No. 76 C 3904.
August 18, 1982.
Helen G. Blechman, Washington, D.C., for plaintiff.
Ralph A. Mantynband, Arvey, Hodes, Costello Burman, Chicago, Ill., for defendants.
Commodity Futures Trading Commission ("CFTC") initially sued Rosenthal Company and a number of individual defendants, charging their sale of so-called "London commodity options" violated the anti-fraud provisions of the Commodities Exchange Act (such sales have since been rendered wholly illegal by the Futures Trading Act of 1978, 7 U.S.C. § 6c). This Court's January 26, 1982 order dismissed the action (then more than five years old) without prejudice. Now some of the individual defendants (Leonard Pomerantz, Larry Spatz, Don Braverman, John Dexter and Perry Cracraft) seek attorneys' fees under the newly enacted Equal Access to Justice Act, 28 U.S.C. § 2412 (the "Act"). For the reasons stated in this memorandum opinion, this Court defers ruling on defendants' motion because it is premature, retaining jurisdiction solely for purposes of a future ruling.
Under the Act only "prevailing parties" are entitled to fees. Congress clearly intended to give that term the same meaning it has developed under other attorneys' fee statutes. See, 1980 U.S. Code Cong. Ad.News 4953, 4990. That fleshing-out process has been most extensive under 42 U.S.C. § 1988, for purposes of which "prevailing parties" have been defined as those who have prevailed on the merits of the underlying action. As Hanrahan v. Hampton, 446 U.S. 754, 758, 100 S.Ct. 1987, 1989, 64 L.Ed.2d 670 (1980) put it:
For only in that event has there been a determination of the "substantial rights of the parties," which Congress determined was a necessary foundation for departing from the usual rule in this country that each party is to bear the expense of his own attorney.
Thus the question for this Court is whether its dismissal of the action without prejudice was a victory on the merits for defendants.
This lawsuit had long since become primarily an adjunct of the parallel administrative proceeding (for an extended period both before and after it was first assigned to this Court's calendar in June 1980, this action was stayed while the Administrative Law Judge's decision was in the works). Its sole reason for possible existence once the ALJ ruled was to afford CFTC the possibility of added equitable relief if it were successful in reversing the ALJ's decision.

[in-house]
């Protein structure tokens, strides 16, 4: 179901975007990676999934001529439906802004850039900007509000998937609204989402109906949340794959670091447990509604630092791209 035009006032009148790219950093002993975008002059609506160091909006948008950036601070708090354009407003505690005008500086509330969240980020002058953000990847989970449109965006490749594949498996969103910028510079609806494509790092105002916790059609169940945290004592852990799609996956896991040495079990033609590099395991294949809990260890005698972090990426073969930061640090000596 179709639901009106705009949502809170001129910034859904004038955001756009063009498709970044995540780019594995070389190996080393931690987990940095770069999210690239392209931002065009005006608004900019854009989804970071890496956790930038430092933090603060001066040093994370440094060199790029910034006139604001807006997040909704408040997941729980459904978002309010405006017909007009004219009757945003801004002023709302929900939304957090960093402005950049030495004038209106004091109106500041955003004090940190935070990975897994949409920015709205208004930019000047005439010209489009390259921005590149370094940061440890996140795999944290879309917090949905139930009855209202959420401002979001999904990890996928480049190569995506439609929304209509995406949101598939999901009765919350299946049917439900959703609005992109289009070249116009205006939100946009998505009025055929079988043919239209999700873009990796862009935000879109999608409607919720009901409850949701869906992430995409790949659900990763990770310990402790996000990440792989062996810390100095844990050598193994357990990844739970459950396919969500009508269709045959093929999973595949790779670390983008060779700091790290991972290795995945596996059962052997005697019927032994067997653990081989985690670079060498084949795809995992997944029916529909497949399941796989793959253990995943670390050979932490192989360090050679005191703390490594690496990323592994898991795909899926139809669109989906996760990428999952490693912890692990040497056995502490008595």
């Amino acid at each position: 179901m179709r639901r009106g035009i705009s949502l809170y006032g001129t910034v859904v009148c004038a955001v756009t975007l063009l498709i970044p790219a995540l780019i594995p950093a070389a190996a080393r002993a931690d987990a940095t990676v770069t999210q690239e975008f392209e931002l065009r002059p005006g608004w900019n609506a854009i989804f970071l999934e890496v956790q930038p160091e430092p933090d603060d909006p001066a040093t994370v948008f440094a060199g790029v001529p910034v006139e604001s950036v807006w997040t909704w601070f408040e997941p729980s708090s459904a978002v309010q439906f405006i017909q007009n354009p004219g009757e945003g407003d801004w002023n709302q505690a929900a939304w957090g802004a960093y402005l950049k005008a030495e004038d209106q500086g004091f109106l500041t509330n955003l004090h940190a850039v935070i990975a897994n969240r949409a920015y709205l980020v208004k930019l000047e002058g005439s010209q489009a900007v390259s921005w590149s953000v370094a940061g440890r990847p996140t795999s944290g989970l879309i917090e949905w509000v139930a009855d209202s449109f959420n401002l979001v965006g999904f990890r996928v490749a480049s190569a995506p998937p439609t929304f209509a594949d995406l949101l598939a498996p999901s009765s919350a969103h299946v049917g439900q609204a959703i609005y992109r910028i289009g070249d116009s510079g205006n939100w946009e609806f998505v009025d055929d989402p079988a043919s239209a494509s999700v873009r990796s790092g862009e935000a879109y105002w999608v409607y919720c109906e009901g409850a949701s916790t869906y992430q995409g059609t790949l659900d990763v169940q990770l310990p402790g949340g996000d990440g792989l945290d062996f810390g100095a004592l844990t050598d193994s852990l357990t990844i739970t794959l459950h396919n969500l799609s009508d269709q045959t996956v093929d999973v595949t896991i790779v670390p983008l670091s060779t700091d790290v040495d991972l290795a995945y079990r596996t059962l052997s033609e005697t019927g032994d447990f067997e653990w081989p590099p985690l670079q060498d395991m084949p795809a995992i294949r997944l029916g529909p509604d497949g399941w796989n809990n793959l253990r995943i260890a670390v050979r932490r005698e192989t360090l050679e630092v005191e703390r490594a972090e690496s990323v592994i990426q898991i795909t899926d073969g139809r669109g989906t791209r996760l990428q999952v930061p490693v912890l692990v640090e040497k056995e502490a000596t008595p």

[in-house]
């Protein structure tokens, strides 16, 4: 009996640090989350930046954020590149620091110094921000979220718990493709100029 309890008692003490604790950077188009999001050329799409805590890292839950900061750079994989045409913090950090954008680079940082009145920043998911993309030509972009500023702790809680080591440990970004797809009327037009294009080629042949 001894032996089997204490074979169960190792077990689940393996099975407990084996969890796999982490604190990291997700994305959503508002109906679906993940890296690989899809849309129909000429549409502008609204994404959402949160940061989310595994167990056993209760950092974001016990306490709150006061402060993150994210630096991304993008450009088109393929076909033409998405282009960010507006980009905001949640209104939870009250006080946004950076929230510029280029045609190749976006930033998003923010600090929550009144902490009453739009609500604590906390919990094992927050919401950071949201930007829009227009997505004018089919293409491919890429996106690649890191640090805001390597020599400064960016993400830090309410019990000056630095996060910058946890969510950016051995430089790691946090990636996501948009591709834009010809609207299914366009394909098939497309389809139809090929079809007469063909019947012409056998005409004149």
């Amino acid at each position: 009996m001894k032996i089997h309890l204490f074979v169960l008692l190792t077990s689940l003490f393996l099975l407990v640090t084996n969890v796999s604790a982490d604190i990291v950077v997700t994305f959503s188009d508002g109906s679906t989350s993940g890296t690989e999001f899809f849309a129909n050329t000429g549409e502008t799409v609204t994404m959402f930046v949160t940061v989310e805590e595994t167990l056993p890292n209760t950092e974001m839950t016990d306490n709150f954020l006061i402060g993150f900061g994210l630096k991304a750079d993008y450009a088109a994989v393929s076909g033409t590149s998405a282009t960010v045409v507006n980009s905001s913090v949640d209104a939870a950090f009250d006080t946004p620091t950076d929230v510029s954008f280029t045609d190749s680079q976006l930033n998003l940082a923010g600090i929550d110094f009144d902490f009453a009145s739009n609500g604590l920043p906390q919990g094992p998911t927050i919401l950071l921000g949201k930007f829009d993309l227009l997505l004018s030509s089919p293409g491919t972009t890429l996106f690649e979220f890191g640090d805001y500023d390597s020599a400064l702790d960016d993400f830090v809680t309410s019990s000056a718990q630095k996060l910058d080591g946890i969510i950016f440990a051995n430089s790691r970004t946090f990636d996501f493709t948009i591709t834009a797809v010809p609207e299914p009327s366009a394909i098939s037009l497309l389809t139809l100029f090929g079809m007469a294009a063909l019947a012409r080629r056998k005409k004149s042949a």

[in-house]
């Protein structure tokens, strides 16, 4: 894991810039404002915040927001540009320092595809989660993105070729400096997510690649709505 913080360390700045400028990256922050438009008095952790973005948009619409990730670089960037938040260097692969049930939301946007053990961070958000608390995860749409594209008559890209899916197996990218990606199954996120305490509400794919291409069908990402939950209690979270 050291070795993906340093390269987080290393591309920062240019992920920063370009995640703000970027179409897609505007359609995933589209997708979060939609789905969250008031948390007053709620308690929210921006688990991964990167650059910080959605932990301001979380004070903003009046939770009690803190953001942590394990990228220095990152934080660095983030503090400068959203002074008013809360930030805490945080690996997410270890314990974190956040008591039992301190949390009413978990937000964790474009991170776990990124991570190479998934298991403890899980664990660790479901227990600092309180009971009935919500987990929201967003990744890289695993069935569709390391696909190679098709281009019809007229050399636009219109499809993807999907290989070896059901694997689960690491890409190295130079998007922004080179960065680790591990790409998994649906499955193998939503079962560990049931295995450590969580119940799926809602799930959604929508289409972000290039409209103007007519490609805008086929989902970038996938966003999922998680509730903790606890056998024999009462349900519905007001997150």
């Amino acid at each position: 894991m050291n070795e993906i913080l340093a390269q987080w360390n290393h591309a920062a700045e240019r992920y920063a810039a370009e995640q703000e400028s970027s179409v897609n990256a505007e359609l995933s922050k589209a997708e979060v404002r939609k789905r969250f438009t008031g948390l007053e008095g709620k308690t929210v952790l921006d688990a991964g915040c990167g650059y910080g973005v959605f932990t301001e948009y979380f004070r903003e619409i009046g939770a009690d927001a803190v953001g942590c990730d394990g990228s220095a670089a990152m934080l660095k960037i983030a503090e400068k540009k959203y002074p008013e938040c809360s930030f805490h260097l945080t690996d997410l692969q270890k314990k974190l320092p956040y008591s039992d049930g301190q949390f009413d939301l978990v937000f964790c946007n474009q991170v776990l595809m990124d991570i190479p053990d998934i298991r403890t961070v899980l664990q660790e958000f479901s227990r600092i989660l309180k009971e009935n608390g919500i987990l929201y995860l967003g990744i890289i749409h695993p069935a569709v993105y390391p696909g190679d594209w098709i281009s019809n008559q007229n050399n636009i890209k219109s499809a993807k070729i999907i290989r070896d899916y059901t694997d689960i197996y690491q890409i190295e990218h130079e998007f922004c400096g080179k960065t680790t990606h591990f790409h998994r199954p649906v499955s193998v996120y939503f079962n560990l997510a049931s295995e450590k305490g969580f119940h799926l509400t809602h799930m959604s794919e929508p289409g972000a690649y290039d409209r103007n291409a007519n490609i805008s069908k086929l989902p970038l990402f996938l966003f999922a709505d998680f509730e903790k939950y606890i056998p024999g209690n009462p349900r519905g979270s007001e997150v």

This Court dismissed the case because it saw no reason to continue it as a kind of empty receptacle waiting for content that might possibly be poured into it after a final administrative determination — one that promised to be long in coming. Dismissal was ordered without prejudice, however, so CFTC could refile suit should it ultimately prevail in the administrative proceeding (and its likely judicial aftermath) and should it desire added relief not obtainable there.
Of course the administrative decision will itself be judicially reviewable. That prospect enlarged the time this action was likely to remain stagnant.
Defendants have therefore obtained a "victory" only in the most minor, narrow and technical sense — if at all. Nothing substantive had happened in this action for a very long time. Dismissal simply spared the Court and the parties the burden of monitoring this action while awaiting a final disposition of the administrative proceeding (and any possible appeal). In real world terms — in any substantive sense — defendants are no better off than if this Court had decided to retain this action on its calendar pending such final disposition. In Hanrahan terms there has been no "determination of the `substantial rights of the parties'. . . ."
Defendants are thus not "prevailing parties" within the meaning of the Act. They may become such in the future, but that determination must necessarily await the final nonreviewable decision in the other ongoing proceedings.
This Court finds defendants' motion for fees under the Act premature. Because the issues have been briefed extensively, and because any relief to which defendants may ultimately be entitled would appear to come most appropriately in this action, this Court will retain jurisdiction of the issue until the administrative proceeding has reached a final and non-reviewable conclusion. At that time the Court will look to the prevailing party in that proceeding to apprise the Court (with notice to opposing counsel, of course) of the situation and of what action if any it deems appropriate.
In the meantime some of the now-unsettled questions involving the Act will almost certainly be resolved (perhaps including the division of judicial views on its retroactivity, as exemplified by Allen v. United States, No. 79 C 3812 (N.D.Ill. July 6, 1982) (Decker, J.) and Berman v. Schweiker, 531 F. Supp. 1149 (N.D.Ill. 1982) (Marshall, J.)).